To Ryan Pownall: You will forever be haunted by your actions

Note to former Philadelphia police officer Ryan Pownall: You’re probably breathing a sigh of relief — or perhaps celebrating — after your case was thrown out of court earlier this week.

But remember this: no matter where you go or what you do, you’ll always be the ex-cop who got away with murder. Never forget that.

You killed a man by shooting him in the back as he tried to run away. And why? All this because david jones tried to get away after you arrested him in 2017 for illegally riding an old dirt bike he didn’t even want anymore. Surely you have already heard that the fat truck driver was on his way to sell the bike to a potential buyer he had met on Craigslist when you decided to stop him.

You were driving a man and two children to the Special Victims Unit at approximately 6:40 p.m. on June 8, 2017 to make a statement when you stopped at a traffic light on Whitaker and Hunting Park Avenues and noticed Jones on the bike . .

Instead of calling for help and waiting for it to arrive, you got out of your vehicle and confronted Jones. A struggle ensued as you tried to feel it, how close you smelled a gun. Jones never fired his gun, but broke free, attempted to flee, and ended up paying for his actions with his life.

Jones was wrong to have a gun on him, as he was not legally allowed to carry one.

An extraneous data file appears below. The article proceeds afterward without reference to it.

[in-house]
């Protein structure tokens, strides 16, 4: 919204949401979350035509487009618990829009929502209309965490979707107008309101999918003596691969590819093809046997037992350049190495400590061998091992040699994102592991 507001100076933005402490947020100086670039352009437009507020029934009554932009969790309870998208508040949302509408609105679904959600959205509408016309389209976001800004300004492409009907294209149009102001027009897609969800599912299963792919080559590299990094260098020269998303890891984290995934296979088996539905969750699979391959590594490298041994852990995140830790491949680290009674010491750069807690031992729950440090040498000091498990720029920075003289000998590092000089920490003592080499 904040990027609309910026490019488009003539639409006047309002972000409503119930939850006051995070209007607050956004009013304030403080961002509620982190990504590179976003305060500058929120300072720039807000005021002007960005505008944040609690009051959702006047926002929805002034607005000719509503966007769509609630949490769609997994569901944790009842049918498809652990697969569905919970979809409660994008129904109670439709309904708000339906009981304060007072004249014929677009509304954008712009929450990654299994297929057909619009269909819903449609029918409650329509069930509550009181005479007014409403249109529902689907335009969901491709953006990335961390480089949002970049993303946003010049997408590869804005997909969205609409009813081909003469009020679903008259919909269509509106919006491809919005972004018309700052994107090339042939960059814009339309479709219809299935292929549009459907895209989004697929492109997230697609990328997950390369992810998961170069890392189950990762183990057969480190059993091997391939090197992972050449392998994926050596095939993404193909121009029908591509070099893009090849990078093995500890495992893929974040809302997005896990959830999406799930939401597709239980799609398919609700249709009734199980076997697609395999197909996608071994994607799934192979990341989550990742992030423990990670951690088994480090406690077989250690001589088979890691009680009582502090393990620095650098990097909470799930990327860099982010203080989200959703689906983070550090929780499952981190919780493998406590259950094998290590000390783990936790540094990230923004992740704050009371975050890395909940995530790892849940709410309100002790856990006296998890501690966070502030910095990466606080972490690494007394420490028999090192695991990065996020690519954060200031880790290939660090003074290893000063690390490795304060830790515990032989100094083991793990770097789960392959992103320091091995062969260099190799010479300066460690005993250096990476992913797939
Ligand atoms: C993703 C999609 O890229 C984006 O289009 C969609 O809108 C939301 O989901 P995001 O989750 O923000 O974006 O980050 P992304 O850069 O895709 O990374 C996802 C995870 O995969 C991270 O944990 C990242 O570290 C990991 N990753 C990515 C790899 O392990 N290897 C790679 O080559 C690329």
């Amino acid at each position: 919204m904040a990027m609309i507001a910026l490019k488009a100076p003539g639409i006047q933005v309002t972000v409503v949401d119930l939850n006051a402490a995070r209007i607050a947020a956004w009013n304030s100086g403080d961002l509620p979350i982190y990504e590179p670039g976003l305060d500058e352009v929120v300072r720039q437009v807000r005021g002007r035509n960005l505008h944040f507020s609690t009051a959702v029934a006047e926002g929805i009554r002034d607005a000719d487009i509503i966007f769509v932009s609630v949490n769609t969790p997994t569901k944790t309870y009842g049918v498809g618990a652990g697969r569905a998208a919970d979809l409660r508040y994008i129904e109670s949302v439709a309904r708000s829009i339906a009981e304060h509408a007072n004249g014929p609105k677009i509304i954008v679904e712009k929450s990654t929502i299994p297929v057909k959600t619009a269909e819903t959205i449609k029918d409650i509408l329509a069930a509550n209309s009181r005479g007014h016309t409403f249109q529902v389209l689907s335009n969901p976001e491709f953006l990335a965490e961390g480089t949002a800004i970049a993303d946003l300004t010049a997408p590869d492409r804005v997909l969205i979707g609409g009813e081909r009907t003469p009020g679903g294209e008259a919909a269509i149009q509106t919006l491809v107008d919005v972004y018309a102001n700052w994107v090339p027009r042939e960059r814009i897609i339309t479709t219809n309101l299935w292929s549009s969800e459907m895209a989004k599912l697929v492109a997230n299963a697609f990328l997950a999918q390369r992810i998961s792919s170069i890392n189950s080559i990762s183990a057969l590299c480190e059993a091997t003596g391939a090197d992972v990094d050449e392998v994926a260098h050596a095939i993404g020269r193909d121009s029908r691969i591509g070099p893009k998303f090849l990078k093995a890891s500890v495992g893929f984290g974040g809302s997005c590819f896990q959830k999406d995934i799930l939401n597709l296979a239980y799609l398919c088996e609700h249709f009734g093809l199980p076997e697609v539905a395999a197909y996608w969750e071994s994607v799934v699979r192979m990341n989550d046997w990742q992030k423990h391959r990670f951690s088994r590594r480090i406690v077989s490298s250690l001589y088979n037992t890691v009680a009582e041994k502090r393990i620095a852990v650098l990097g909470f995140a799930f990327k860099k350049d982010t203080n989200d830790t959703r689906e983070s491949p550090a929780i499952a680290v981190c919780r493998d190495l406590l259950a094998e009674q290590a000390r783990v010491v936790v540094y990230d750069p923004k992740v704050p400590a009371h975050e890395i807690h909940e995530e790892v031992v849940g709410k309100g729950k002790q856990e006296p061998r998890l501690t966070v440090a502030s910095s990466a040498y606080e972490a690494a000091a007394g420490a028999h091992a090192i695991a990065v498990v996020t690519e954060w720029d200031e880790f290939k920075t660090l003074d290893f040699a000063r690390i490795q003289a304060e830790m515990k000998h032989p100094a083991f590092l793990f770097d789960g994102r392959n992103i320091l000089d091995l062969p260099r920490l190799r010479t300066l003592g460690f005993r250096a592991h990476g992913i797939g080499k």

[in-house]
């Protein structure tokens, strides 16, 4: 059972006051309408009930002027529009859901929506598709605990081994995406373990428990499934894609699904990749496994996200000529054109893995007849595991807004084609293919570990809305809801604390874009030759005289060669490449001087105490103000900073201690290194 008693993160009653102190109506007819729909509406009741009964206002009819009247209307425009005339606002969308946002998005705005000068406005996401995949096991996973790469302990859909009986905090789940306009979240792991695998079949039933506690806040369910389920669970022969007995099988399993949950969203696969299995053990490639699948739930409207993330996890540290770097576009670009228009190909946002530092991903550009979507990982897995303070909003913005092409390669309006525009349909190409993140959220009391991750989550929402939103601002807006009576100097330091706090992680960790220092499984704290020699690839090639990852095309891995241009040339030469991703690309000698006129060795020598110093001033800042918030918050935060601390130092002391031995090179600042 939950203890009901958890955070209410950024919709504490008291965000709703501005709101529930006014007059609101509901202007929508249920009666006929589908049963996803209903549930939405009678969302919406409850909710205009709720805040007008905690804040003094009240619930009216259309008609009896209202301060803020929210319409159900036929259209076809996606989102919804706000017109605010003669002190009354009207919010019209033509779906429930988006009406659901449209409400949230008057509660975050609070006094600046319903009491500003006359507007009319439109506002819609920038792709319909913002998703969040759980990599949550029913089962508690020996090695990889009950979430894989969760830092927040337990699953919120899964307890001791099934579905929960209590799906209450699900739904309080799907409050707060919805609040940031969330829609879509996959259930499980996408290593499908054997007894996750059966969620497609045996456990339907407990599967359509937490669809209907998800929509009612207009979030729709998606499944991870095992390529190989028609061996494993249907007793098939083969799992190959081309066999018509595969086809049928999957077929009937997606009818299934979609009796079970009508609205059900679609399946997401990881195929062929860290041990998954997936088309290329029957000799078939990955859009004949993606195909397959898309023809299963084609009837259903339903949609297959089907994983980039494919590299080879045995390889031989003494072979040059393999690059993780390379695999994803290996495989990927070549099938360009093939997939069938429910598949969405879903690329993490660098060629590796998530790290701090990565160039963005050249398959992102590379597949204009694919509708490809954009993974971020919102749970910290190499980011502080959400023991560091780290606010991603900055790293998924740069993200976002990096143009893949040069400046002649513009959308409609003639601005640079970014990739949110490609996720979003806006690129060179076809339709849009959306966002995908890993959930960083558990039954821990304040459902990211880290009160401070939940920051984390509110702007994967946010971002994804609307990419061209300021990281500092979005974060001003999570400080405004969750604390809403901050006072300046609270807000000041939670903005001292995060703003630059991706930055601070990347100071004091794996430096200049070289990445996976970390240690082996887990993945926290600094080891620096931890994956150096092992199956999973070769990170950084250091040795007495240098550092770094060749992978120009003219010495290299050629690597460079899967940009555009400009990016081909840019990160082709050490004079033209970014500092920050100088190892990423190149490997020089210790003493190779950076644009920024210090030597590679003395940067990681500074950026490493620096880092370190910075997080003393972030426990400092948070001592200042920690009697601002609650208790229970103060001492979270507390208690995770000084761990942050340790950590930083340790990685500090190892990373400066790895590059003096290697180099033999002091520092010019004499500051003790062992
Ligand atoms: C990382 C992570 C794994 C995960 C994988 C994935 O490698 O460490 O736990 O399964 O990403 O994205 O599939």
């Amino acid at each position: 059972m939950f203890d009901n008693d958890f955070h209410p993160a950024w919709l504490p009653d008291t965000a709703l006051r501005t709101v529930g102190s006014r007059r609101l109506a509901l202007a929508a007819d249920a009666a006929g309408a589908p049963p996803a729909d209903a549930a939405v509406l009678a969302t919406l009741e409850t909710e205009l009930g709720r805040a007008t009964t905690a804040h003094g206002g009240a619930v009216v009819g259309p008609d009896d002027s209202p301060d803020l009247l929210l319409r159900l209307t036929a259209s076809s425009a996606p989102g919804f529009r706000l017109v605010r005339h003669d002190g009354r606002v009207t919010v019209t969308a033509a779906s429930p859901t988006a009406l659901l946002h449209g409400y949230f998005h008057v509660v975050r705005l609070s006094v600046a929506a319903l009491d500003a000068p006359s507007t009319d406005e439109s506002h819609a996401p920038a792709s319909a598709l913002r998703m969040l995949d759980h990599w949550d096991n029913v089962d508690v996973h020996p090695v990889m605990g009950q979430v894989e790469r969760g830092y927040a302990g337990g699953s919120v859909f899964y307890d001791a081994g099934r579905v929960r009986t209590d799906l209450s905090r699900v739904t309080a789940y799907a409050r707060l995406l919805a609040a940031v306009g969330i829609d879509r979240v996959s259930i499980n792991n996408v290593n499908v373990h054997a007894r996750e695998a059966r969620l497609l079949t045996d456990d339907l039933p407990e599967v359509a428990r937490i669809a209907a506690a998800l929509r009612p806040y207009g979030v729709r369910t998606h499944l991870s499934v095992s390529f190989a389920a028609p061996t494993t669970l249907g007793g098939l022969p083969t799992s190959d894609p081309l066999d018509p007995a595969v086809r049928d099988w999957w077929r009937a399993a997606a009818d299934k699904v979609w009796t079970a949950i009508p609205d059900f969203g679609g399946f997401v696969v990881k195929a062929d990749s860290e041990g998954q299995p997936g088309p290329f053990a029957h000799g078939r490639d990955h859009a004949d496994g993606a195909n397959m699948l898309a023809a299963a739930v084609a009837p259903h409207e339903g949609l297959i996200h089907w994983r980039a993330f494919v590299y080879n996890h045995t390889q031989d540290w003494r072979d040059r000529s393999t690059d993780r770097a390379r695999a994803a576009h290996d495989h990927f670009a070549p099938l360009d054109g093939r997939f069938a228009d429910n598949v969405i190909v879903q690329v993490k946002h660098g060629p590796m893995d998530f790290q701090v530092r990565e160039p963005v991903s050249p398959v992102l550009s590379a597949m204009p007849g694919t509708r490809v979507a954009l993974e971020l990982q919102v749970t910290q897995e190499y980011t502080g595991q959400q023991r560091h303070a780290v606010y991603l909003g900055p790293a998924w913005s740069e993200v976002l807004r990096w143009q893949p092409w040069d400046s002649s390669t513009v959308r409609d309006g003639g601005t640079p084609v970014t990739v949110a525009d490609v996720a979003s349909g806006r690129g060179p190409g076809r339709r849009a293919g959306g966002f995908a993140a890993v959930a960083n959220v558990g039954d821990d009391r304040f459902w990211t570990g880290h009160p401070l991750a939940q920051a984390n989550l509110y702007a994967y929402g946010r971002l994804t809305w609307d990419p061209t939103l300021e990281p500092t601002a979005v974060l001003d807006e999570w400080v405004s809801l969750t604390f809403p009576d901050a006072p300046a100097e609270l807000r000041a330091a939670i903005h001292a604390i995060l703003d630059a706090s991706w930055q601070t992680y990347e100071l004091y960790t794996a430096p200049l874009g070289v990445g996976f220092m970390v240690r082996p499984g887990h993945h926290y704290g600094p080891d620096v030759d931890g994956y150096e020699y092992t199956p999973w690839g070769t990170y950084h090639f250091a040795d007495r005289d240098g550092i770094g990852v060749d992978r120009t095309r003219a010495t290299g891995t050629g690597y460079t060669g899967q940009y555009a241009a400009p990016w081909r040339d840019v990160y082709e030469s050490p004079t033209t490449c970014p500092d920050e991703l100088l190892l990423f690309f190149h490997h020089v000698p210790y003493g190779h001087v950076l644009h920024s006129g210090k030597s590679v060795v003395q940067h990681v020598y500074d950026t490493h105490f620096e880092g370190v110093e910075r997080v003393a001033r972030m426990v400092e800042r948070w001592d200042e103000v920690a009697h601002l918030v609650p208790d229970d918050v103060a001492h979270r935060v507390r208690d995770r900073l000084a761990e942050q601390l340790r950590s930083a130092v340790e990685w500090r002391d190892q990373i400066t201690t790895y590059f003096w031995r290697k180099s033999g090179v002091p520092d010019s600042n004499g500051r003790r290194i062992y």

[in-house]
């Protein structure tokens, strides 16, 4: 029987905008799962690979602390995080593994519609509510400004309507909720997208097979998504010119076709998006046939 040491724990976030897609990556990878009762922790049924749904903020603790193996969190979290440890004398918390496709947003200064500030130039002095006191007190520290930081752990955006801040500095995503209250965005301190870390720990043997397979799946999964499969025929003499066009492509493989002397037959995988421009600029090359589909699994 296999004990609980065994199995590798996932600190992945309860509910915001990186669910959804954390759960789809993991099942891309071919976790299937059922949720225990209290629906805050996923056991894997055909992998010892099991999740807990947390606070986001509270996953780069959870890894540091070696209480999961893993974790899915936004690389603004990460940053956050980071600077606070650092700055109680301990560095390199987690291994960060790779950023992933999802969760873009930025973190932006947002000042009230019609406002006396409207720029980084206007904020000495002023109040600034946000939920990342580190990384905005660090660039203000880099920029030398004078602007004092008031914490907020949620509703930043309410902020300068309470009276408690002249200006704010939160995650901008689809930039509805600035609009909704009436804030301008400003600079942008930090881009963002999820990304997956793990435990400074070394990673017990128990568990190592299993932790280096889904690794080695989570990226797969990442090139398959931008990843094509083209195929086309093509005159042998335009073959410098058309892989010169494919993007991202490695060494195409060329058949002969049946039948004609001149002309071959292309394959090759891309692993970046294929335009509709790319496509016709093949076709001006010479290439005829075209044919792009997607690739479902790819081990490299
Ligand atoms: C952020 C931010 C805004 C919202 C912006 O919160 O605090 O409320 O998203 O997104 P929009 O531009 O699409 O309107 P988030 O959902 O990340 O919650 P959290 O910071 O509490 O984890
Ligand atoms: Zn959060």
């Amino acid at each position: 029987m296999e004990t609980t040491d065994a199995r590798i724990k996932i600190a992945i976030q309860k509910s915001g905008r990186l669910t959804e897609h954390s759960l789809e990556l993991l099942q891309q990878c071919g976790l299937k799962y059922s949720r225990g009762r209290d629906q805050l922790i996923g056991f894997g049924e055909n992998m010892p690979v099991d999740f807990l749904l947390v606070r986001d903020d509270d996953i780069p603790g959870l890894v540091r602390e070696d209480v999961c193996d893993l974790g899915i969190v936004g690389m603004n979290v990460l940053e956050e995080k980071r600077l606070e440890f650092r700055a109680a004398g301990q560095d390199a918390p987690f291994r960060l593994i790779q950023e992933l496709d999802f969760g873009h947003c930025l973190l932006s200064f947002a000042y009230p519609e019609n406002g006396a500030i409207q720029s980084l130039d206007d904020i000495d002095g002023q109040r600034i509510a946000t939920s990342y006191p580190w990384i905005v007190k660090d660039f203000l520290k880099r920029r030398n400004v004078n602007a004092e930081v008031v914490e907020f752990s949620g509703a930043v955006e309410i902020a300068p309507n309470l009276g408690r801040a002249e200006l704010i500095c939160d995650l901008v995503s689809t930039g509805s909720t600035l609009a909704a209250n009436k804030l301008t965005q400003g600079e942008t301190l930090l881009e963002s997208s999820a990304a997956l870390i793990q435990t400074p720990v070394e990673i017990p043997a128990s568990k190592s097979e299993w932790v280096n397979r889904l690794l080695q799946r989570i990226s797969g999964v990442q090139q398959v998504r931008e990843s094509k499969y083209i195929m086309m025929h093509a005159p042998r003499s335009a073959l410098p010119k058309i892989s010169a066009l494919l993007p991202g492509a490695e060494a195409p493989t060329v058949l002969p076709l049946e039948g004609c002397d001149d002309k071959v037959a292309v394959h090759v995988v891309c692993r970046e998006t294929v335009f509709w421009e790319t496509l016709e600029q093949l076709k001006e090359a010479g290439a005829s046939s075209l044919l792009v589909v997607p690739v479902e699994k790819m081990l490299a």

But he didn’t deserve to die. His life still mattered.

His dad, with whom he spoke almost every day, loves him.

His mother and stepmother love him.

His 11 younger siblings, who looked up to him and continue to mourn his absence, love him.

His friends love him.

Community members who took to the streets and advocated on his behalf also cared about him.

Old wounds that appeared to have healed were reopened earlier this week following the devastating news that Common Pleas Court Judge Barbara A. McDermott had dismissed all charges, saying prosecutors had failed to provide evidence. proper legal instructions to the grand jury. Her decision was another blow to a family that had already been through so much.

Some of his relatives fled the city and took other steps to continue their lives. But they never recovered from what happened to him.

“He was excited. He had bought his first house. He wanted to buy all this different furniture,” Gloria Jones, David’s mother-in-law, told me this week. “He wanted to start a family. He wanted to be like — how me and his father are.

Jones used to say, “’I’m always on the road. I want to go home with someone,” she recalls. “It lacks nieces and nephews, degrees and balls.”

Hopes of justice for Jones were raised after former Philadelphia police officer Eric Ruch Jr. was convicted last month of intentional homicide in the 2017 shooting of an unarmed man. It was the first such conviction of a Philadelphia cop in at least half a century.

Jones’ siblings range in age from 9 to 21. One of his sisters will be 16 in October.

In an attempt to embrace the joys of life amidst sorrows, some family members who moved to an Atlanta suburb plan a formal prom-themed birthday celebration for her at a banquet hall later. this month. It’s going to be everything a teenage girl would want. “That’s all we can do. We try,” said Gloria Jones.

The only thing missing will be Jones.

They lost someone they loved. They have to live with that.

But Pownall, you have to live with your own memories. You have to live with the image of shooting a man in the back, knowing that your decision has devastated an entire family and community that will never be the same again.

Your reckless actions on that fateful night five years ago will haunt you forever. It’s a terrible punishment and one I wouldn’t wish on anyone. But given the circumstances, you managed to get out of it.


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